What Index Is and How To Use It in Java
An Index is a structure that facilitates search in your data. Is a pretty general term and doesn’t belong to some language or database. In order to explain it let’s create a way to search users for specific criteria like name, id, birth date, etc.
Quickly Searching Among Millions of User Entries
Let’s assume that we have 1 million users. As a requirement, we have to expose API to search users by specific criteria. Obviously, simple iteration will take too much time. So let’s sort this problem using indexes (or simply saying by pre-generating some data that accelerate lookup during API calls). So first place let’s define our User class and Search interface:
Using Only Default Java Collections
In our service, we use only default Java Collections. If you are not familiar with them and don’t know what data structures they use it would be a bit difficult to read. One of the main ideas is to use only classical Java Collections in order to quickly create indexes. Meanwhile, creating your own indexes is not that difficult.
Searching Unique Users by ID
As the first API to implement we create indexes for quick access to unique users. The easiest way to do it is to keep each user id as a key and user as a value in HashMap.
On average such a solution will provide constant complexity and it’s actually a perfect case.
Searching Users by Non-unique Name
Now the case is more complex. The user’s name is not unique and we expect to return a list of users for a specific name. The solution will be the same – a Hashmap with the user’s name and a list of users with the same name. Complexity is still the same – constant
Searching Users by Age (Less Than Specified)
Now we create an index when the requested age is not known and we can’t create a list for each key (it will cost a lot of memory e.g. 1M lists). So the classical solution for searching is a tree-based index. So for our case, we use the TreeSet collection. Having a tree search process will be slower than constant but still acceptable.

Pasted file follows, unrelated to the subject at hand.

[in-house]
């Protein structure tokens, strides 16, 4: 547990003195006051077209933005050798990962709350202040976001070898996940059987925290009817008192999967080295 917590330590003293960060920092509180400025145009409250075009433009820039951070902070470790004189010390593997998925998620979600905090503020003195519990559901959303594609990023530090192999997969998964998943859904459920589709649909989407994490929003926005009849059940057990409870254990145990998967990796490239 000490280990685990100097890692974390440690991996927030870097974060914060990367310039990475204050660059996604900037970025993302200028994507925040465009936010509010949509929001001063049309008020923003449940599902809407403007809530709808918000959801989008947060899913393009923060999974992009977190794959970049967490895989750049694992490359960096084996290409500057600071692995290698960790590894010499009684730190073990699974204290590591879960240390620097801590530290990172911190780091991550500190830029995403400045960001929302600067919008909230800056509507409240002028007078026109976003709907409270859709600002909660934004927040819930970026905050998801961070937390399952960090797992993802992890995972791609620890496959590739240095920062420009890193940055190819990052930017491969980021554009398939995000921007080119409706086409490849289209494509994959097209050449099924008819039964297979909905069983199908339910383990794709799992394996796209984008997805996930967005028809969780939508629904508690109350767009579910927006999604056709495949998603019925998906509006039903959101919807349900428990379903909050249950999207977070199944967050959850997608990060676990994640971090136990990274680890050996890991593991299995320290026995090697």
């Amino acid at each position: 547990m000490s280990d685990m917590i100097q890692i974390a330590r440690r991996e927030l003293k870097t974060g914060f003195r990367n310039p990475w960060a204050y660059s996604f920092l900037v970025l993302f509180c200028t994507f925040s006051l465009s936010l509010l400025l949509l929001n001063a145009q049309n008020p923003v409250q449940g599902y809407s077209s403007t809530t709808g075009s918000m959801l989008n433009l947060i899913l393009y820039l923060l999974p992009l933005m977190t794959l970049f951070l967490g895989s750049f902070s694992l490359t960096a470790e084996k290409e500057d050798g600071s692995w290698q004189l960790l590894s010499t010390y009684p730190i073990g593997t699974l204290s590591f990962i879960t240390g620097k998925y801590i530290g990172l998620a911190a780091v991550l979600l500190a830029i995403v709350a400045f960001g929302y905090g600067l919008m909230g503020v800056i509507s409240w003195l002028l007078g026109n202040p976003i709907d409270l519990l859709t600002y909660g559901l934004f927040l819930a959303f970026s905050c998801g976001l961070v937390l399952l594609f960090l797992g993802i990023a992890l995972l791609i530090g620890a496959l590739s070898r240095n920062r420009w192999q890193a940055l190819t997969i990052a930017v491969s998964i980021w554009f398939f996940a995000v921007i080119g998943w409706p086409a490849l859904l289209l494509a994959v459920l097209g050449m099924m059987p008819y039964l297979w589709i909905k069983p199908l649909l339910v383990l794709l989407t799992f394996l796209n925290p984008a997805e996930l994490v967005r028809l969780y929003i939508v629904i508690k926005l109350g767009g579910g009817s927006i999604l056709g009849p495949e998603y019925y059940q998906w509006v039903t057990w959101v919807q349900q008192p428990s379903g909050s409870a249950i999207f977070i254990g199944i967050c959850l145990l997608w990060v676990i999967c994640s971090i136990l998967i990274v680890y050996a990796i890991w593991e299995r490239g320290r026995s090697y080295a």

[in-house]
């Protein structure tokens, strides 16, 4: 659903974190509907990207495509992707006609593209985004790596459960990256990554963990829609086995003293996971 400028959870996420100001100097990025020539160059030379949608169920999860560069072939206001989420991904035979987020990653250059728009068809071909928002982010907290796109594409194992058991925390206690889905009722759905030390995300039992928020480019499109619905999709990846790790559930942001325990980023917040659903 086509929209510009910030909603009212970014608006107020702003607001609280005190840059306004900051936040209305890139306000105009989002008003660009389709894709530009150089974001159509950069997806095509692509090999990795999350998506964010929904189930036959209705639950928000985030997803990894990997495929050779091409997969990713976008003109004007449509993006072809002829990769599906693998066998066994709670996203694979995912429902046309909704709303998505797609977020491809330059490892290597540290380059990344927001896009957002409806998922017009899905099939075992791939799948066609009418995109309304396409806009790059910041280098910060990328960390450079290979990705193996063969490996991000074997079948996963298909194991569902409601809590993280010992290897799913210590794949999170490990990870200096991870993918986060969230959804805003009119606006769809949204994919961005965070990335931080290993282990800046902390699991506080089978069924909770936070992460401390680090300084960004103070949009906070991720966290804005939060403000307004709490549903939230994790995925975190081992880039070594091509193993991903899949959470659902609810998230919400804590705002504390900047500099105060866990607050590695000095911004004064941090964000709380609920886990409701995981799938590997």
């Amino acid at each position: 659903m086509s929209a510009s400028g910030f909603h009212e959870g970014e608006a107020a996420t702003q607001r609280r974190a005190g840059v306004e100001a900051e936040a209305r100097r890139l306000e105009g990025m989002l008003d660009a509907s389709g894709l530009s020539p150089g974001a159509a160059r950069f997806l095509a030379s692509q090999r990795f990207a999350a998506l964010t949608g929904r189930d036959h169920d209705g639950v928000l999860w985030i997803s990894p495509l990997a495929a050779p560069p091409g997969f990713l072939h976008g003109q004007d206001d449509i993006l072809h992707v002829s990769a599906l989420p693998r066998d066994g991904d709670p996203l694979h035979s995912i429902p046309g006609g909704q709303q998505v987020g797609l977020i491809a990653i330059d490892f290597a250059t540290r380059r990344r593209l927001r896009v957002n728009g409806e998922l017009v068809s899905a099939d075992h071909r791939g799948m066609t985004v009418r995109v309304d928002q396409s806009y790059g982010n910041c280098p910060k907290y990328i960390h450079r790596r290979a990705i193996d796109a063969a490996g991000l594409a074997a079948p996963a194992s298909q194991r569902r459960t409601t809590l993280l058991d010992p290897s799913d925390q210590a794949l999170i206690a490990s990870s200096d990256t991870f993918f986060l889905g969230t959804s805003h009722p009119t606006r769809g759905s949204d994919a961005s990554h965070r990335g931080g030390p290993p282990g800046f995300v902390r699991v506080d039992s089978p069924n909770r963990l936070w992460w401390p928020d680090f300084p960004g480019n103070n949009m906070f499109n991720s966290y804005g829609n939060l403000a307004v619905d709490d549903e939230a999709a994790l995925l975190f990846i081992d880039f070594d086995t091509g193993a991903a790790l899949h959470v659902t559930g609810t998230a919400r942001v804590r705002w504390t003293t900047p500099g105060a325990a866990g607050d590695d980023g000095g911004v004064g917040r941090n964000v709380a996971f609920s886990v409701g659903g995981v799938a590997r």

TreeSet hides inside a binary tree. This tree build tree is defined in the Comparator passed to the constructor. Basically, the comparator is only required to compare two nodes. If the comparator returns 0 it means that one of the nodes will be removed. In our case, we keep all users, so implementation will look like this:
Before we fetch all users with ages less than specified we have to review once again how this tree is built:
- We use age to decide node position (if comparator returns negative then left, if positive – right and if 0 then node is not added)
- In our case, all users have to stay in the tree. So when the age is the same comparator should return 0 and skip one user. Instead of it, we compare by id (which is unique)
To clarify internal structure let’s draw a possible tree:
So now if we fetch users with users younger than 14 we have to find the most “right” node. From the image, you can realize that most “right” is the one with the biggest id (which is Integer.MAX). Now realizing it we can use
headset method from TreeSet:
Such a method will return all users with an age less than maxAge with log complexity.
Searching Users by Age (Between Dates)
Almost in the previously shown way we can use TreeSet in order to build the age-based index. The only difference, in that case, is how to fetch a subset between dates. As in the previous example, we need to also select most “left” and “right” nodes by using integer min and max values and
Some More Examples
What has been shown so far looks pretty obvious. Let’s imagine a more complex case when clients need to fetch all users with names starting with 3 specified characters. Might you have seen such a feature when you start typing in google and it almost instantly shows you results?
How can it be implemented? In the same way by preparing indexes.
So shortly requirements are:
- client request 3 chars and API returns all users with names starting with it
- API response should be quick (well there is no fixed time requirement it rather means that complexity has to be constant or at least logarithmic)
Again Using HashMap we can create such indexes easily. The only thing we need is to use the first 3 chars of each name and save them:
This example is almost identical to getUsersByName but I used it to reveal how a known feature with autocomplete is working.
Custom Indexes Without Java Collection Does It Worth It?
The short answer – No. Default collections are well-known and reliable. They give you constant and log complexity from the box. And it’s more than enough but in some cases, especially for real-time applications things, you might write your own index.
Indexes bring performance but you have to pay for it. Among all cons there are two main:
In our example, we made the assumption that no users will be added or removed. In reality, such data changes might be costly (not for all indexes eg tree or linked-based structures don’t consume much time and memory on every update). So you have to keep in mind that while the index is being recalculated your API will be on hold (or provide outdated data).